Where to begin? First, you paint an incredible picture of what life must have been like for Lincoln on the prairie in Kentucky and Indiana in those early days. It felt like I was transported in time.  The humor, the political culture, and the rough and tumble nature of the antebellum period all come to life so vividly. The character portrait of Lincoln and his family, friends, and associates seemed so real that I feel I now know them intimately.  After first learning about Lincoln in school, it’s so easy to view him as a mythic figure beyond place and time. But the cultural environment from which he emerged, and how he tapped into that culture, seem nearly as important as the man himself after reading your wonderful biography. It’s truly unlike any biography I have ever read.  

I bought your Whitman book as a gift for a friend, and I plan to read your other books about nineteenth century America, including the John Brown one.  I look forward to whatever book you write next. 

Many thanks for this great gift to our understanding of Lincoln. 



Dr. Reynolds,

I just completed your book Abe and I just wanted to tell you how much I enjoyed it. I have been an admirer of President Lincoln ever since I was a young teenager (I’m now 78 years old). Over the years I have read and collected dozens of books about the Civil War and Lincoln – David Donald, Doris Kearns Goodwin, Carl Sandburg, and many others. Learning of the developmental cultural and social aspects of Lincoln’s life really expanded my understanding of him and what he did for our country.  I am very pleased to add Abe to my small library – it is an outstanding book.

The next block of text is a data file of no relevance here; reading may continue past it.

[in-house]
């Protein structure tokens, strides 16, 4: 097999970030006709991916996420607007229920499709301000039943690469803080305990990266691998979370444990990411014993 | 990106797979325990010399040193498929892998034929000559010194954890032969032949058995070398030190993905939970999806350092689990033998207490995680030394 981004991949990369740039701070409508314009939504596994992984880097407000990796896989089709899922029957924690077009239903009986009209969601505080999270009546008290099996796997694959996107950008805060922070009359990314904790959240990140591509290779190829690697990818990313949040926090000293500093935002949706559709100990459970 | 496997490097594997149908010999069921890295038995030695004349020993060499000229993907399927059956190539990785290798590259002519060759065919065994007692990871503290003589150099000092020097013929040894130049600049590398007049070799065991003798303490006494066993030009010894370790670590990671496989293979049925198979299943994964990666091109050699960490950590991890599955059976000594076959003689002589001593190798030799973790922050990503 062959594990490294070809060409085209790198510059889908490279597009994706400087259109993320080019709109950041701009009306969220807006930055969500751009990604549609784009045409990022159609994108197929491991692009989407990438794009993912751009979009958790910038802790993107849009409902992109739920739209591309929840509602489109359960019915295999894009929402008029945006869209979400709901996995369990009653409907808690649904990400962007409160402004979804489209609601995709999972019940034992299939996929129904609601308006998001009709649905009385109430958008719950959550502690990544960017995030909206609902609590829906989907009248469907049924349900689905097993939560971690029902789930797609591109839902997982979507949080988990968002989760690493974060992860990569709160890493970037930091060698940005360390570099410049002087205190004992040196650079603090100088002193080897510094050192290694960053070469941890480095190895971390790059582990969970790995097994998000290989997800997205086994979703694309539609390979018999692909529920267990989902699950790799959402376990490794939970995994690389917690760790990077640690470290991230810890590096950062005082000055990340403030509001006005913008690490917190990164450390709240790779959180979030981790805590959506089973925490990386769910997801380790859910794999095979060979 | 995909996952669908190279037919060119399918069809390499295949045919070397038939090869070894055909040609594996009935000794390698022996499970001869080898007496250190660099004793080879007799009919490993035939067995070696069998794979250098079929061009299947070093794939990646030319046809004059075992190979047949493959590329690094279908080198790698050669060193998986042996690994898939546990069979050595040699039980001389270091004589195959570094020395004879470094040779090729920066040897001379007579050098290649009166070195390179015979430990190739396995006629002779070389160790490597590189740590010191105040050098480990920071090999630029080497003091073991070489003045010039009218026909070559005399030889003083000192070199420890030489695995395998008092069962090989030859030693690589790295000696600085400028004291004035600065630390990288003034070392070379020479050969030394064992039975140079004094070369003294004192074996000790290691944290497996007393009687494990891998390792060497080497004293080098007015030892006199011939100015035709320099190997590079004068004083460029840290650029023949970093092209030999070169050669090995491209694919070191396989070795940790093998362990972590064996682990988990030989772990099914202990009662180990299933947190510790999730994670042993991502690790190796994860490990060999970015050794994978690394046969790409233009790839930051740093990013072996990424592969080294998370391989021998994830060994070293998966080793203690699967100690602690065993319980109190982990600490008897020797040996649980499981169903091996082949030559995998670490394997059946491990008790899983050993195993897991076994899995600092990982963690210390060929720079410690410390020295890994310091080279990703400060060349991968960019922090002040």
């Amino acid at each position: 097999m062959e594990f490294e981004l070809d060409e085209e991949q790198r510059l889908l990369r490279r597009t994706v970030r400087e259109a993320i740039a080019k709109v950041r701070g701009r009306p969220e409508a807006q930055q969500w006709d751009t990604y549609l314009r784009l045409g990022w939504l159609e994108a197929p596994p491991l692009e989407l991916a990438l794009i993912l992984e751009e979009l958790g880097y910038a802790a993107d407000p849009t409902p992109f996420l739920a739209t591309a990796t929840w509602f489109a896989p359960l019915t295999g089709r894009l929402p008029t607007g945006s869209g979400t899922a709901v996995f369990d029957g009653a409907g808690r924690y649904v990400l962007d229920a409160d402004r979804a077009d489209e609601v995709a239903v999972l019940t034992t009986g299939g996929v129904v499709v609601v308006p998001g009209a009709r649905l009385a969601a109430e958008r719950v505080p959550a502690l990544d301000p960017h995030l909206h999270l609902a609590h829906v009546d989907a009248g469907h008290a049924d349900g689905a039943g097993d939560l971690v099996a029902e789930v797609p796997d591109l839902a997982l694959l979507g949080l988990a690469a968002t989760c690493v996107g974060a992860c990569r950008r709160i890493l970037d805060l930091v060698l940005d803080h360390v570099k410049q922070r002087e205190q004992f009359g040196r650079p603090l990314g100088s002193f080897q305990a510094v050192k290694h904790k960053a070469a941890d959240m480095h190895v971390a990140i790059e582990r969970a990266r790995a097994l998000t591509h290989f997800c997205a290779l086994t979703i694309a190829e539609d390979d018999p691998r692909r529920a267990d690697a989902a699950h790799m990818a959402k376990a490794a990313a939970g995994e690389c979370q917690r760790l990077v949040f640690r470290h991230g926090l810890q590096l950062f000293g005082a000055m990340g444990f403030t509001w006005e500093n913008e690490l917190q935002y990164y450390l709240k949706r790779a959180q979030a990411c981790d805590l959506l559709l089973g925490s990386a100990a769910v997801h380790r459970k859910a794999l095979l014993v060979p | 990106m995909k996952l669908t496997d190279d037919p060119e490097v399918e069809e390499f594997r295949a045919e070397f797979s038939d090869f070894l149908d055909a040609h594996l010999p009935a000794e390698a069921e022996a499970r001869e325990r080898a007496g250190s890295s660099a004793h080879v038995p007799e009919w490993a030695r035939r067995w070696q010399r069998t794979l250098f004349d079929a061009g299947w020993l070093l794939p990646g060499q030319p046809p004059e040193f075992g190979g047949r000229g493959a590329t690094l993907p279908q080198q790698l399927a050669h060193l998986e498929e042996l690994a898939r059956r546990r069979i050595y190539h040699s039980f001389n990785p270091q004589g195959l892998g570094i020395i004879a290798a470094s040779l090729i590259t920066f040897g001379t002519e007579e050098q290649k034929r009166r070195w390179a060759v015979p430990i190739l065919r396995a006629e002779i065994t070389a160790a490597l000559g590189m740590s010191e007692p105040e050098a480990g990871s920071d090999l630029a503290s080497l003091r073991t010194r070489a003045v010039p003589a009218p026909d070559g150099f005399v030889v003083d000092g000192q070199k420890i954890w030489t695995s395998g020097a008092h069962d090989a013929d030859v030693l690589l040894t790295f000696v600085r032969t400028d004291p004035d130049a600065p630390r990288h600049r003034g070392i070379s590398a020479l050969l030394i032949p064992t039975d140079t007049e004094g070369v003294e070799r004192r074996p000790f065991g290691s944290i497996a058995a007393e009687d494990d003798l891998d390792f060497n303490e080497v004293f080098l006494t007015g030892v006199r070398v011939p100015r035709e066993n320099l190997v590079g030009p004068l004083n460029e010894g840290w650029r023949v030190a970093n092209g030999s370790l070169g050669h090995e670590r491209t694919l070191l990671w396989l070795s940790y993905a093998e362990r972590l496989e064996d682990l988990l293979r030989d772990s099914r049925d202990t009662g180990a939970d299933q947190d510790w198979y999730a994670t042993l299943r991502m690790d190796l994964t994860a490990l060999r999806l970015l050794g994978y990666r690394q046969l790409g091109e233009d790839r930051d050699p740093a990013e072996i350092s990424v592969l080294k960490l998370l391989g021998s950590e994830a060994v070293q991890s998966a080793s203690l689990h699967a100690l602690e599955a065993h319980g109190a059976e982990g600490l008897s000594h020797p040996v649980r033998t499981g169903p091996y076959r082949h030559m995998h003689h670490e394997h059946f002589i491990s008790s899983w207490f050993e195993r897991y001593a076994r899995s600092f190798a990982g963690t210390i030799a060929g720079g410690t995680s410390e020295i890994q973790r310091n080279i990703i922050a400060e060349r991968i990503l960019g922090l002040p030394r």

Thank you,

Bob Fuller, Vermillion, SD 57069

Spectacular read

Learned behind the scenes things about Lincoln that gave a better understanding about who he was and why he made certain choices!”


5.0 out of 5 stars

 “This Book Is So Important in Understanding Lincoln and The Man He Was.